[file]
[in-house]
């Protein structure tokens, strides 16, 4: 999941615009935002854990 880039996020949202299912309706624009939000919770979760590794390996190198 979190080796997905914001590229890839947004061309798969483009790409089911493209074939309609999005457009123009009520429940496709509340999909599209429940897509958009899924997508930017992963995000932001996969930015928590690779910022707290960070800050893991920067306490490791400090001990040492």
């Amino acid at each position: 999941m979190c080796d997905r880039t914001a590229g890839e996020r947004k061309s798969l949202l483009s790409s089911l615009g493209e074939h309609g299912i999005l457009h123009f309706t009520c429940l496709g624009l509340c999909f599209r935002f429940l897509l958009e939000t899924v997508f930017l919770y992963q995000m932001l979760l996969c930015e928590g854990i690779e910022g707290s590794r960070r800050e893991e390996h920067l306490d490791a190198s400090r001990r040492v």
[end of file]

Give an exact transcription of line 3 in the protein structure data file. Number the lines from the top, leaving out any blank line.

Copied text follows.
């Amino acid at each position: 999941m979190c080796d997905r880039t914001a590229g890839e996020r947004k061309s798969l949202l483009s790409s089911l615009g493209e074939h309609g299912i999005l457009h123009f309706t009520c429940l496709g624009l509340c999909f599209r935002f429940l897509l958009e939000t899924v997508f930017l919770y992963q995000m932001l979760l996969c930015e928590g854990i690779e910022g707290s590794r960070r800050e893991e390996h920067l306490d490791a190198s400090r001990r040492v």